Bob Toney
"Business is really up on the repossession side"
— Bob Toney

National Liquidators, MariTech Services, President, Fort Lauderdale
Getaway: Summer home in North Carolina
CenTrust glory days: “At the time it was the place to work. You felt like you were on top of the world.

Last year, Toney launched a repair and service company, MariTech Services, whose largest customer is his own National Liquidators. But he expects to widen its client base through its association with marina redeveloper BoatClubsAmerica

Toney, 52, a native Floridian, bought National Liquidators in 1993 after a career in banking, including boat lending for CenTrust before federal regulators seized it in 1990. He went to work for the thrift bailout agency, the Resolution Trust Corp., disposing of vessels and became acquainted with National Liquidators.

The company sends a truck, trailer and captain to take boats when the debtor’s not there, pays off the accrued dock fees — he says he has 1.4 million in American Express points as a result — and moves the boat. He gets a flat fee on small boats and a commission on large ones. The record was a 900-foot tanker. Pleasure craft are his bread and butter. “We don’t want any cowboys. We want professionals that avoid trouble and treat the debtor with respect.”

Marina Converter

Talking to Steeven Knight, you feel you walked into the middle of an argument over the merits of his brainchild, the Yacht Clubs of the Americas. He’s non-stop on everything about his business: The benefits of owning vs. renting dock space, of preserving access to the water through private ownership, etc.

Steeven Knight
[Photo: Nick Adams]

Yacht Clubs of the Americas, CEO, Fort Myers

Lineage: One ancestor was the first lighthouse tender in Pompano Beach; his grandfather was born in the lighthouse. His father fished commercially at age 8 and grew up to be a yacht captain.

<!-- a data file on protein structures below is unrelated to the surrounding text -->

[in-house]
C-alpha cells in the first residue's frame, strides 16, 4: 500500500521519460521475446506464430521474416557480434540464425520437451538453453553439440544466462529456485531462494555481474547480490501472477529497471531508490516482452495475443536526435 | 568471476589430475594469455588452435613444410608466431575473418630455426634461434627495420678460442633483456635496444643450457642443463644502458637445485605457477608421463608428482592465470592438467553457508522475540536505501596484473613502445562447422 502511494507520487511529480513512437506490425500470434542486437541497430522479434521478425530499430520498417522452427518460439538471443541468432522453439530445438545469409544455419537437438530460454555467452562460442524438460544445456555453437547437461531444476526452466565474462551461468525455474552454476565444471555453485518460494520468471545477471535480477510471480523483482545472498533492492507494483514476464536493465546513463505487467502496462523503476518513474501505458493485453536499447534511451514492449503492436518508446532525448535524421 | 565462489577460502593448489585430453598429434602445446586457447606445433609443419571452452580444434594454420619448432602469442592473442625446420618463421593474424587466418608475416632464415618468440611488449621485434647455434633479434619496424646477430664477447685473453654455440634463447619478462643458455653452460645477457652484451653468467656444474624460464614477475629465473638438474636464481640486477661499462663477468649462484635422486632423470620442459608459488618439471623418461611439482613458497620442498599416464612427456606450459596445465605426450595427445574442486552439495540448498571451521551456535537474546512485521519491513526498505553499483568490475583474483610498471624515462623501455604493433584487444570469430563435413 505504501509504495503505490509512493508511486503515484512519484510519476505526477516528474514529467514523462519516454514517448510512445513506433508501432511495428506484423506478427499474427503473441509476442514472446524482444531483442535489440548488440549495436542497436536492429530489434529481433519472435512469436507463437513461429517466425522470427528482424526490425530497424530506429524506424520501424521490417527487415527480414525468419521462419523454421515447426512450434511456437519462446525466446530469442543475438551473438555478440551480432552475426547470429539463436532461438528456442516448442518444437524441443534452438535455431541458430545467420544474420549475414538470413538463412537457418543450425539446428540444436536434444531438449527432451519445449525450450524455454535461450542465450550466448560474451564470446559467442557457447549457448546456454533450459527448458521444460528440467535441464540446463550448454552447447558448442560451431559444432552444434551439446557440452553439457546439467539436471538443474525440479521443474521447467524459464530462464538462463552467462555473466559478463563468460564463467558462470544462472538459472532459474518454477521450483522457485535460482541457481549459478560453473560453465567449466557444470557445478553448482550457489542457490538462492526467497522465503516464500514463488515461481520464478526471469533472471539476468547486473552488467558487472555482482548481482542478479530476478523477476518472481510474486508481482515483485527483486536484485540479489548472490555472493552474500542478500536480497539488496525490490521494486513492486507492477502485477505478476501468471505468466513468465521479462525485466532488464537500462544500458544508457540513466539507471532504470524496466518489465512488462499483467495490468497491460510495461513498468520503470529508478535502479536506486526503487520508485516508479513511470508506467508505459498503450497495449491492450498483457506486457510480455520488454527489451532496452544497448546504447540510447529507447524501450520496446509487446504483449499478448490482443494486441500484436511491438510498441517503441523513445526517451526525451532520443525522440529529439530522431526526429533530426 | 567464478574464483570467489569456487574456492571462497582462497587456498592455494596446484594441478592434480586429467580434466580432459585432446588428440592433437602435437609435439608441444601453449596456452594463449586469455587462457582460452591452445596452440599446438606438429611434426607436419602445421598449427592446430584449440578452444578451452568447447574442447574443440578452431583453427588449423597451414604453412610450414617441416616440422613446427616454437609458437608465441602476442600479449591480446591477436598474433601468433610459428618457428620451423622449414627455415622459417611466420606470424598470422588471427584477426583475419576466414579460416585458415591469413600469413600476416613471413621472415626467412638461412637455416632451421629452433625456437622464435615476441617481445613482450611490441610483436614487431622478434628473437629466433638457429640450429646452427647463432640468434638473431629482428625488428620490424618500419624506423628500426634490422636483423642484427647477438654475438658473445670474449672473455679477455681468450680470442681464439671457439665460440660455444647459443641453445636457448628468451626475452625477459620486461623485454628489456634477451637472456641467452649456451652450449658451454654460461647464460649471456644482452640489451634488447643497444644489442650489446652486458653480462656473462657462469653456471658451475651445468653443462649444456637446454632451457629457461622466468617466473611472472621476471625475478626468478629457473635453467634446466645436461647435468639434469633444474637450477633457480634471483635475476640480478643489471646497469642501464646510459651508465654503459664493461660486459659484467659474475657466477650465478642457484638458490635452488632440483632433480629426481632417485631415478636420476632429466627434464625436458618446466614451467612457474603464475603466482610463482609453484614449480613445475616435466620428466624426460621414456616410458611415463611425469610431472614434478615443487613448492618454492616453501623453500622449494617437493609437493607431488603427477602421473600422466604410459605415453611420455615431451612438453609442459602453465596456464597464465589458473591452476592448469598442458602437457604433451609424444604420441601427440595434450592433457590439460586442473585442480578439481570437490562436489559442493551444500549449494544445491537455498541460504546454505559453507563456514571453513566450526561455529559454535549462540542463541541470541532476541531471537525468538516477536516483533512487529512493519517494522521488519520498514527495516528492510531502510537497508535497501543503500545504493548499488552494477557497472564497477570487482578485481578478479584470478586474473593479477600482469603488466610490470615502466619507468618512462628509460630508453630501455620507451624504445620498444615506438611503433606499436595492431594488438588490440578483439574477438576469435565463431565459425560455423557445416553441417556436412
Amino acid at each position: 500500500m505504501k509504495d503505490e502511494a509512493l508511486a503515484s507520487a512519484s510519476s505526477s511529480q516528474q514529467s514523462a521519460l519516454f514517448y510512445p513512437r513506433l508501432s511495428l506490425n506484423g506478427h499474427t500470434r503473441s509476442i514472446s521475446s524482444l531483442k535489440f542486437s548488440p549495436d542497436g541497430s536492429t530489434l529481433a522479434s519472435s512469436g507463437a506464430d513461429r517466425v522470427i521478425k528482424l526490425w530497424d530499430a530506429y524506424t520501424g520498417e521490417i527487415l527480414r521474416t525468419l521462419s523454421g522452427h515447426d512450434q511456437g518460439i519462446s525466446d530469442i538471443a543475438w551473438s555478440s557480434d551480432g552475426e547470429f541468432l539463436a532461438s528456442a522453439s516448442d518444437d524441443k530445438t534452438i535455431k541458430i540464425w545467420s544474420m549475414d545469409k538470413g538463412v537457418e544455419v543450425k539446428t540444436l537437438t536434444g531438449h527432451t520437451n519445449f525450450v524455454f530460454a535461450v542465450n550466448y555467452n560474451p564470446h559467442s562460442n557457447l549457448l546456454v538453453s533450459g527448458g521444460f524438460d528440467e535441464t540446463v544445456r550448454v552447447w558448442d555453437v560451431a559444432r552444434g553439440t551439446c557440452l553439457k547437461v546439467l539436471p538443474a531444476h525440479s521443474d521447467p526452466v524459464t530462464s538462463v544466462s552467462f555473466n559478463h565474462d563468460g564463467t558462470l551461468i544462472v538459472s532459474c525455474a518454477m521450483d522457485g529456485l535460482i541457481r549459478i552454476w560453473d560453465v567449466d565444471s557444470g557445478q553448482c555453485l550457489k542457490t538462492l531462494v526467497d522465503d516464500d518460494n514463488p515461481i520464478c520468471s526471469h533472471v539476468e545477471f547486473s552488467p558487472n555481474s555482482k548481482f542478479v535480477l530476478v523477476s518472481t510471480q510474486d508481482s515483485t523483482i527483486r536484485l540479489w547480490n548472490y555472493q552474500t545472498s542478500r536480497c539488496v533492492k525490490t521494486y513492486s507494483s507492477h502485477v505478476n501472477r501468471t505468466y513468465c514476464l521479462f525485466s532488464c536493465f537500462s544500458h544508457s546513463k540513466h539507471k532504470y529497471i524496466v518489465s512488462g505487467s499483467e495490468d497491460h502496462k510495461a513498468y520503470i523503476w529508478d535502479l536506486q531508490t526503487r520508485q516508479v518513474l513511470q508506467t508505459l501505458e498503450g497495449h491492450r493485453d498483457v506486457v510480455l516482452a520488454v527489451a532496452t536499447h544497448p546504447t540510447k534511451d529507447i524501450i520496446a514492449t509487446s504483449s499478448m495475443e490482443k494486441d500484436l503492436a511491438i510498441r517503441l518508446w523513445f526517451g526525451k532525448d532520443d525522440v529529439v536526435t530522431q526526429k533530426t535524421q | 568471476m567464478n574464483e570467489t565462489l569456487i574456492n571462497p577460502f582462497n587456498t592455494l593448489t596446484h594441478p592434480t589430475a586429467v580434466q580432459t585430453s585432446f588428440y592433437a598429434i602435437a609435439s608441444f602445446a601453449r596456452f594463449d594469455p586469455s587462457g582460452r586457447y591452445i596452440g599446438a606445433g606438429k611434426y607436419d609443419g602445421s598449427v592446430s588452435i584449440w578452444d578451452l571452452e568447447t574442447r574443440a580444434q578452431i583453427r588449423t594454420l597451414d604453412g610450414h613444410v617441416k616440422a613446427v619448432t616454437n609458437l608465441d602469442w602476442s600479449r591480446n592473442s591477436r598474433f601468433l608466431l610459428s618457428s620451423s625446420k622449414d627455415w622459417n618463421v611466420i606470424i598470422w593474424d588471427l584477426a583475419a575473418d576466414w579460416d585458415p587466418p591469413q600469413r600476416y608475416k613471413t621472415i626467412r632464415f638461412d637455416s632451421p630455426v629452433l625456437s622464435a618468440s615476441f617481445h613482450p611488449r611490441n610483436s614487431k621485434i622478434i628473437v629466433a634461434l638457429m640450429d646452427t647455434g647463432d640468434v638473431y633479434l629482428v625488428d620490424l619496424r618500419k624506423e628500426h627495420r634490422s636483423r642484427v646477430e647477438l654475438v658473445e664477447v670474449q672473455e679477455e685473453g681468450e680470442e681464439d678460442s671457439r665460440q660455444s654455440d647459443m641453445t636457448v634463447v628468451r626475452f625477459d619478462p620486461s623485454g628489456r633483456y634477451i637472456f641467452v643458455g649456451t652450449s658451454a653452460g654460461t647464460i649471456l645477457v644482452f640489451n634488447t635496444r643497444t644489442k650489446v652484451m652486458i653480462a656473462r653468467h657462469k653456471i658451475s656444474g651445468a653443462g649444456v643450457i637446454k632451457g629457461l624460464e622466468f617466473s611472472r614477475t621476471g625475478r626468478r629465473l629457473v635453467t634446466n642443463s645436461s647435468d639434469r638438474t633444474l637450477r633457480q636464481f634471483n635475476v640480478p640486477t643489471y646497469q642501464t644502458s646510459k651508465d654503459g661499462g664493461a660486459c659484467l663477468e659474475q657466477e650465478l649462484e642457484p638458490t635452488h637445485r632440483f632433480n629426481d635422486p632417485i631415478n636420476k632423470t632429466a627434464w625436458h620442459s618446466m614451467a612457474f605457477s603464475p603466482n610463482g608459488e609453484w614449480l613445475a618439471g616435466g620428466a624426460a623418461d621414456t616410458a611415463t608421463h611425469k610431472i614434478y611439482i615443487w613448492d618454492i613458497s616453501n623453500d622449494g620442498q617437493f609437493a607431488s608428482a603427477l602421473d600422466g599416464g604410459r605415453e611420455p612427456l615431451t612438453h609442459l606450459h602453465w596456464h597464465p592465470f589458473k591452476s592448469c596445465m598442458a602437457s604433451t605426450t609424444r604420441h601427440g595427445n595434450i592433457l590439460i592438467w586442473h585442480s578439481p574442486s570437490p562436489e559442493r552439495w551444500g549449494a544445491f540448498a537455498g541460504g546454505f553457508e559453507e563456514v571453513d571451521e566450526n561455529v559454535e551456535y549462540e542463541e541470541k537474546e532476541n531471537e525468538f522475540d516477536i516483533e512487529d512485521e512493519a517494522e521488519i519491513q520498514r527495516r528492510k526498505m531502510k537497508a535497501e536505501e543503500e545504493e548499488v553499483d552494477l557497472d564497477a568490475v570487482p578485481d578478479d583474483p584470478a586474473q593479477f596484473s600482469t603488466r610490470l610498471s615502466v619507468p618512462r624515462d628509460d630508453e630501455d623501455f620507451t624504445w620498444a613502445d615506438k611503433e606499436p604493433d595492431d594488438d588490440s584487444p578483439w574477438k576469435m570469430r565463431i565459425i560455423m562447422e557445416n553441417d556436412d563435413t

Boyhood near Pompano at a legendary restaurant: “I used to fish through the holes in the floor in the kitchen. Those were in the days when they were serving green sea turtle.”

Knight buys marinas, upgrades the amenities, converts them to condo ownership and sells the wet slips and dry racks. He’s done it in Sanibel and Destin and expects to open in New Smyrna, Fort Myers, Tampa, Key West, Clearwater, Naples, Stuart and Jacksonville by early next year. He has a partnership with Grand Bahama Yacht Club in the Bahamas and is entering a joint venture for as many as 10 more clubs from Mississippi to the Panhandle. All told, he has 4,000 dry racks and 450 wet slips in development, inventory or sold. Wet slips start at $6,500 per linear foot. Dry racks begin at $125,000 for a 30-foot boat.

Knight, 50, says he’s responding to the loss of marina space to residential developers. “What we did is create a mechanism that preserves a marina,” he says.

To anyone who argues that he’s taking rental slips off the market, he answers that his owners can always rent their spaces out or sell them.

Buy and Hold

Ray Graziotto

“My daddy once said the only problem with selling something is you don’t own it anymore.” So says , 40, co-owner with J.C. Solomon II, 55, of the Jupiter-based Loggerhead Club & Marina chain. He was explaining why they adopted the buy-and-hold model for their 10 marinas totaling 2,500 wet slips and dry racks. Loggerhead touts its yacht club benefits and reciprocal dockage with leases. Graziotto and Solomon have their sights set on building out in Florida and the Bahamas before moving to the Texas coast and lower Southeast coast.